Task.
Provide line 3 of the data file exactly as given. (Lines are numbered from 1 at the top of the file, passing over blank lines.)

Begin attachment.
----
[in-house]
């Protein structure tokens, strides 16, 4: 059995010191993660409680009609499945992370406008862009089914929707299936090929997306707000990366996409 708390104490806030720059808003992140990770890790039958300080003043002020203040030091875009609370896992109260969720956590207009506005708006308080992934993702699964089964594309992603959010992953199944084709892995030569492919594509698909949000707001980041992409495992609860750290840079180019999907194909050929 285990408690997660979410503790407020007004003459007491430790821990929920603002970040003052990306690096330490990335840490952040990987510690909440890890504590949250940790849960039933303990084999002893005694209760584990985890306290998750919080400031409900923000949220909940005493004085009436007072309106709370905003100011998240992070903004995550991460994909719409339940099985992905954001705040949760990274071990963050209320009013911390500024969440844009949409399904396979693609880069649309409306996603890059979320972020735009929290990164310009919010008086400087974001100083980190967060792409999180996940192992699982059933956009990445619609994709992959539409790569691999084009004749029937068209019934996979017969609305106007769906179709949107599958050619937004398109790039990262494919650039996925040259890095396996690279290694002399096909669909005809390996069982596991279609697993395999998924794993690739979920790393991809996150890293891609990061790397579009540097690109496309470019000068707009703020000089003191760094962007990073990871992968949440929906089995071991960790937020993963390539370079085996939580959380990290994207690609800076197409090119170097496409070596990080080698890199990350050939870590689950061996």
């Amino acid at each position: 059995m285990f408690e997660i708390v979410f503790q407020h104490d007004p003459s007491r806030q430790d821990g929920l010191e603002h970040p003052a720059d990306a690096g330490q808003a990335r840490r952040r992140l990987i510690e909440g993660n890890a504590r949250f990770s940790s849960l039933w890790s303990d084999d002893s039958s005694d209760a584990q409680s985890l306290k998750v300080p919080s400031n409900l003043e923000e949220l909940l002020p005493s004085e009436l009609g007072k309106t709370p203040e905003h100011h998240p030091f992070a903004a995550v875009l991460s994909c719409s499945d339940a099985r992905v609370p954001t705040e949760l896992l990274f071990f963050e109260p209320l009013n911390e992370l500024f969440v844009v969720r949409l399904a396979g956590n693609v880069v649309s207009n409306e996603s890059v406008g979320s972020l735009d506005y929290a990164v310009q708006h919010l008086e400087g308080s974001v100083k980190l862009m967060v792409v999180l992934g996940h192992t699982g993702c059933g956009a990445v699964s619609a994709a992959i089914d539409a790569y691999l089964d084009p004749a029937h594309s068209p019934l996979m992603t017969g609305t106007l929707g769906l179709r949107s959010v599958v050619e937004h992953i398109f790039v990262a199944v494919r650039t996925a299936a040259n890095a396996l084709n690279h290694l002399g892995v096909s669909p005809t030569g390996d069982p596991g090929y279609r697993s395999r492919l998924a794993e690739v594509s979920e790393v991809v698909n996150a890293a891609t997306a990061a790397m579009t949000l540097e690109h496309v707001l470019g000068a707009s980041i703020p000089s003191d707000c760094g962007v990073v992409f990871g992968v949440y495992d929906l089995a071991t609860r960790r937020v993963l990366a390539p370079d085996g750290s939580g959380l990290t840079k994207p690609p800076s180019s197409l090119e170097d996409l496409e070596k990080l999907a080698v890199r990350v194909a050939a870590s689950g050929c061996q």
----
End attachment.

């Amino acid at each position: 059995m285990f408690e997660i708390v979410f503790q407020h104490d007004p003459s007491r806030q430790d821990g929920l010191e603002h970040p003052a720059d990306a690096g330490q808003a990335r840490r952040r992140l990987i510690e909440g993660n890890a504590r949250f990770s940790s849960l039933w890790s303990d084999d002893s039958s005694d209760a584990q409680s985890l306290k998750v300080p919080s400031n409900l003043e923000e949220l909940l002020p005493s004085e009436l009609g007072k309106t709370p203040e905003h100011h998240p030091f992070a903004a995550v875009l991460s994909c719409s499945d339940a099985r992905v609370p954001t705040e949760l896992l990274f071990f963050e109260p209320l009013n911390e992370l500024f969440v844009v969720r949409l399904a396979g956590n693609v880069v649309s207009n409306e996603s890059v406008g979320s972020l735009d506005y929290a990164v310009q708006h919010l008086e400087g308080s974001v100083k980190l862009m967060v792409v999180l992934g996940h192992t699982g993702c059933g956009a990445v699964s619609a994709a992959i089914d539409a790569y691999l089964d084009p004749a029937h594309s068209p019934l996979m992603t017969g609305t106007l929707g769906l179709r949107s959010v599958v050619e937004h992953i398109f790039v990262a199944v494919r650039t996925a299936a040259n890095a396996l084709n690279h290694l002399g892995v096909s669909p005809t030569g390996d069982p596991g090929y279609r697993s395999r492919l998924a794993e690739v594509s979920e790393v991809v698909n996150a890293a891609t997306a990061a790397m579009t949000l540097e690109h496309v707001l470019g000068a707009s980041i703020p000089s003191d707000c760094g962007v990073v992409f990871g992968v949440y495992d929906l089995a071991t609860r960790r937020v993963l990366a390539p370079d085996g750290s939580g959380l990290t840079k994207p690609p800076s180019s197409l090119e170097d996409l496409e070596k990080l999907a080698v890199r990350v194909a050939a870590s689950g050929c061996q």